Robin Mills

Our final speaker was Robin Mills who highlighted that Iraq’s production capacity growth was already levelling off after 2020, explaining that, “A lot of the major Iraqi projects were reaching completion, so there was not a lot of production growth on the horizon without more projects.”

In terms of OPEC+, he noted that “Iraq has cut production from state-operated fields as much as it can, they do however need a minimum level of production for feeding local refineries and producing associated gas. So, Iraq has to make significant cuts at the IOC fields to reach the required OPEC+ level. And of course, they have already agreed on some cuts to fields such as Rumaila. But as Yesar outlines, it will be difficult for Iraq to reach full compliance because that would imply much steeper cuts in the IOC fields.”

This would require ongoing political engagement between Baghdad and the Kurdish Region of Iraq (KRI). Mr. Mills explained, “The KRI region has never been included in OPEC+ cuts before and now it is meant to be. Baghdad has some leverage here due to the issue of budget transfers. In any case, production has been declining in the KRI due to a lack of investment in new drilling, even a shut-in of some production in some cases because of the very low realised prices that these fields are getting, in some cases zero realised price, nowhere near covering their costs.”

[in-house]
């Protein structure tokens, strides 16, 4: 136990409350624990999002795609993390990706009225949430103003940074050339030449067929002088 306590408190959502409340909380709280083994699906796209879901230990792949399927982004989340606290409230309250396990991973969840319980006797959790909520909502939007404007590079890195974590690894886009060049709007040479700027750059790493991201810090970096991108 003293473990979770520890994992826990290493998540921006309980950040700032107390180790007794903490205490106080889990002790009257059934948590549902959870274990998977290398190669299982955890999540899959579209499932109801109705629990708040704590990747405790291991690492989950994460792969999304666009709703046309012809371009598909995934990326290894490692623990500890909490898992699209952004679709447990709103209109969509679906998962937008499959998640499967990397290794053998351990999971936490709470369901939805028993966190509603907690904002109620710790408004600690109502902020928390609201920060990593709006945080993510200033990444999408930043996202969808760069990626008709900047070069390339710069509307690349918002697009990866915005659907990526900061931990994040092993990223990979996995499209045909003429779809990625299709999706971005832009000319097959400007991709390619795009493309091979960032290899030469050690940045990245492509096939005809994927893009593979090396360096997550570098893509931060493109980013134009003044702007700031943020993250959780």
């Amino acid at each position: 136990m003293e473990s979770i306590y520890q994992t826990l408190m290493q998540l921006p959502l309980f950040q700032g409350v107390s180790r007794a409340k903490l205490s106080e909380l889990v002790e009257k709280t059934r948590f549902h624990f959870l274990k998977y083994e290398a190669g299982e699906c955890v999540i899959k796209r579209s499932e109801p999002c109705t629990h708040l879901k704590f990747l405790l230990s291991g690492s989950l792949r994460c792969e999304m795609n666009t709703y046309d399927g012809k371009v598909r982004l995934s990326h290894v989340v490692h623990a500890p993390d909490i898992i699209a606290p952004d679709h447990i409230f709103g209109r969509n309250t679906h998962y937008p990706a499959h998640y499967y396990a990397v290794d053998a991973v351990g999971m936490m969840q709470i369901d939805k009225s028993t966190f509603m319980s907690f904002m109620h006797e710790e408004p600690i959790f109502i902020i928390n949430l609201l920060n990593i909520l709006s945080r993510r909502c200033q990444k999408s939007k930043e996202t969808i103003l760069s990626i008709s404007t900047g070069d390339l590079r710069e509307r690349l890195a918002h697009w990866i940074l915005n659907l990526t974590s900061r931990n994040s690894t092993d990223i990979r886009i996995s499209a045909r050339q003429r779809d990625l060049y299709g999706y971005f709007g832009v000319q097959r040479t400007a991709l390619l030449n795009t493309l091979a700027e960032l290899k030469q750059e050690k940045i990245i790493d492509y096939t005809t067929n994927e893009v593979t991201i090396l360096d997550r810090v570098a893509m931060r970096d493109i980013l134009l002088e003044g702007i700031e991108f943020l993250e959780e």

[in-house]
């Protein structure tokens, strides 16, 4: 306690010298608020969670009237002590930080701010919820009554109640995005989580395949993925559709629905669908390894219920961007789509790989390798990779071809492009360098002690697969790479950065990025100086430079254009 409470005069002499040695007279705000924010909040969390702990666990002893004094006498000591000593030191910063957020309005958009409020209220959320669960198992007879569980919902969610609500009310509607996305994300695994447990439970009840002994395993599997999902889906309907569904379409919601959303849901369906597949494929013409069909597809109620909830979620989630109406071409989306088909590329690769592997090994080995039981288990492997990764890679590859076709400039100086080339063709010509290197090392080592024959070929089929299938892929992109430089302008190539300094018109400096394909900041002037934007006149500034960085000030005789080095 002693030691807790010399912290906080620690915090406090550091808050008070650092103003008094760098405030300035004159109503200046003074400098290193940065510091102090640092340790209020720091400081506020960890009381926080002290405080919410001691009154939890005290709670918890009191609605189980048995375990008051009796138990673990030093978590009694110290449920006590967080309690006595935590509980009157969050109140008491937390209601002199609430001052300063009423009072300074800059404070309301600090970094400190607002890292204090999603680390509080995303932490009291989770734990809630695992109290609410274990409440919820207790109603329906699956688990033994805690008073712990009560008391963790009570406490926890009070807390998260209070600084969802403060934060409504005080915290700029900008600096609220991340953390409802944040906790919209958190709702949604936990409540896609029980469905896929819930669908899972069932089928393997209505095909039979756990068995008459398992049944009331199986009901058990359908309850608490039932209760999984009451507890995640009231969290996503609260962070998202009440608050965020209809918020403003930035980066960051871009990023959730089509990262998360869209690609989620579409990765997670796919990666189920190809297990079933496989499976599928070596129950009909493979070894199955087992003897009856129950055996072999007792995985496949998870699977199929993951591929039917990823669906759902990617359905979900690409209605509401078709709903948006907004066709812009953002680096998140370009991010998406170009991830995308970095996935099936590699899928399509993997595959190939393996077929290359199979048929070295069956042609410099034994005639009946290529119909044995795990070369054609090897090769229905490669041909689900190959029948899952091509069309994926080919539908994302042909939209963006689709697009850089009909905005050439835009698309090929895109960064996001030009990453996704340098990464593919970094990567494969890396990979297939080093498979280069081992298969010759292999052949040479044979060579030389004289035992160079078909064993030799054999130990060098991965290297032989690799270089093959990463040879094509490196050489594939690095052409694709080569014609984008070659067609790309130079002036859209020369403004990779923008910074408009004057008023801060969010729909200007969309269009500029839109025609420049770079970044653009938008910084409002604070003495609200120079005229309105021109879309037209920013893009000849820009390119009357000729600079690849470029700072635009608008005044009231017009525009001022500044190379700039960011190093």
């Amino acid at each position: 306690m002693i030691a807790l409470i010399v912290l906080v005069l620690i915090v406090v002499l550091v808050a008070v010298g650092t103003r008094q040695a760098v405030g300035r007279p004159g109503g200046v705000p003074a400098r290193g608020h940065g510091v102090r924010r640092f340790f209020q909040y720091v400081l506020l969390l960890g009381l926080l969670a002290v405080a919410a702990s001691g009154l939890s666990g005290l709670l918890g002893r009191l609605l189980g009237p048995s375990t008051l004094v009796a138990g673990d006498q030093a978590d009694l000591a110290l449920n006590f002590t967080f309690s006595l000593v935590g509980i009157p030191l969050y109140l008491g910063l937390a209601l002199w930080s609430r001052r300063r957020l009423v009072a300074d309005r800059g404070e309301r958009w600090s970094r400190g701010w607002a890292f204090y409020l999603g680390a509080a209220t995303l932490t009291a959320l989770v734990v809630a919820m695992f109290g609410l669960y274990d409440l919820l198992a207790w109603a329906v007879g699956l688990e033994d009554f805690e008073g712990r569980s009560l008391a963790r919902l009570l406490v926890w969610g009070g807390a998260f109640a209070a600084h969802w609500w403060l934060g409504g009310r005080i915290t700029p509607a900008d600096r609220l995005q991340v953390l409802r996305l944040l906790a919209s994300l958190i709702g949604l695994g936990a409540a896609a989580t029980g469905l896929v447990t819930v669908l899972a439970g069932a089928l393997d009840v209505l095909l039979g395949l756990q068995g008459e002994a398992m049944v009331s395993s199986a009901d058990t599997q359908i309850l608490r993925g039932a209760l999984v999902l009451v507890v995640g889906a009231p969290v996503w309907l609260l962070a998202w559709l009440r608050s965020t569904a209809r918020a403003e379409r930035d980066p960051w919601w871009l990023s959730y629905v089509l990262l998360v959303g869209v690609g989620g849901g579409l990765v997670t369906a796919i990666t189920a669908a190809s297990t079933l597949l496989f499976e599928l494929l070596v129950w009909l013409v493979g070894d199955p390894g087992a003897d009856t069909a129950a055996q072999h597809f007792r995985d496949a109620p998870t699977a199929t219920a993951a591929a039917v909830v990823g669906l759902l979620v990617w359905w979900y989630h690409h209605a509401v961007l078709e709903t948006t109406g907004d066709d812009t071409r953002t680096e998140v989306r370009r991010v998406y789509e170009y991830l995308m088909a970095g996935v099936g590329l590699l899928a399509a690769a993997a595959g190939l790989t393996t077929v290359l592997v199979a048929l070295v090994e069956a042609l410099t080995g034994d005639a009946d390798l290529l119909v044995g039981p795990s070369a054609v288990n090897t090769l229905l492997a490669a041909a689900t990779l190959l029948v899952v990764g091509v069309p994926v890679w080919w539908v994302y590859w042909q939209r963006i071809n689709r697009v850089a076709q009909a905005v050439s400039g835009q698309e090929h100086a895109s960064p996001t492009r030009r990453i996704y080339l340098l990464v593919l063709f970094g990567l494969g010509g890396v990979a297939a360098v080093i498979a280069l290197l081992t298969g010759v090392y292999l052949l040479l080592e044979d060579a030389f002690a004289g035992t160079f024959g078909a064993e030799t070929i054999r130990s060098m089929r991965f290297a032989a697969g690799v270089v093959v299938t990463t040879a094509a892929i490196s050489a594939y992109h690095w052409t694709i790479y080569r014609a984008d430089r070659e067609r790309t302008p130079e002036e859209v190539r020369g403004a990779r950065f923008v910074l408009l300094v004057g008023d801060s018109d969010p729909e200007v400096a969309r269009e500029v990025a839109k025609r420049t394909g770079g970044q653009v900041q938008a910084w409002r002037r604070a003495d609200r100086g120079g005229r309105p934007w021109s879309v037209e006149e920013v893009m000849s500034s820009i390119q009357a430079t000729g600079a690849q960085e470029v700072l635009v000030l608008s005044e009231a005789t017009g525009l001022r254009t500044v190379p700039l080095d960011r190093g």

He continued, “When you consider all of the current factors, OPEC+ and budget cuts, it’s clear many projects will be delayed and cut back as far as possible. Production growth will move out to 2021, 2022, when investment resumes.”

“However, if we look a little bit further ahead to new production and offsetting declines in more mature fields, Iraq cannot hit targets in the south without progressing on water injection. Treated and industrial water is almost at 2018-19 requirement levels, but it’s not enough to reach the re-injection needs and pressure maintenance for higher production levels.”